January 1, 1970
    The stories in Carmen Maria Machado’s Her Body and Other Parties vibrate with originality, queerness, sensuality and the strange. Her voracious imagination and extraordinary voice beautifully bind these stories about fading women and the end of the world and men who want more when they’ve been given everything and bodies, so many human bodies taking up space and straining the seams of skin in impossible, imperfect, unforgettable ways.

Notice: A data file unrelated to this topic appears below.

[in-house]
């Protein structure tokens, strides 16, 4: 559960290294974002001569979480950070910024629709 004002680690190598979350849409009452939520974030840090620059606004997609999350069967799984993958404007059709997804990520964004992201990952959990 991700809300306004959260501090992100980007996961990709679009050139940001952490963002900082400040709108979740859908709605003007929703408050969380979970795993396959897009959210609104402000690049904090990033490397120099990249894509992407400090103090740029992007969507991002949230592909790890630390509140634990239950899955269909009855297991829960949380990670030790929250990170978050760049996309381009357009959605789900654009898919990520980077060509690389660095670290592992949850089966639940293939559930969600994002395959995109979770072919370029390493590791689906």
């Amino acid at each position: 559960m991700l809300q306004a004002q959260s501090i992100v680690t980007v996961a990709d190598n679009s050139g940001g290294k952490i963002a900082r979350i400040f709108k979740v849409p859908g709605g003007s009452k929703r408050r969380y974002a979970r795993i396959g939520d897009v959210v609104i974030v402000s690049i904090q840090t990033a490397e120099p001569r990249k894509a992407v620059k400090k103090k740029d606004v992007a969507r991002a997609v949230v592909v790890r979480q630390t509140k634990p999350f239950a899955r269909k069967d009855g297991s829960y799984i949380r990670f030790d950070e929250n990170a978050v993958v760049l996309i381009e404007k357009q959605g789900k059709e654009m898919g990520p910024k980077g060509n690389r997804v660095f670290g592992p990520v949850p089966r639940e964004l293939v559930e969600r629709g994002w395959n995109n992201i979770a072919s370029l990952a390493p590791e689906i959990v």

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  • Larry H
    January 1, 1970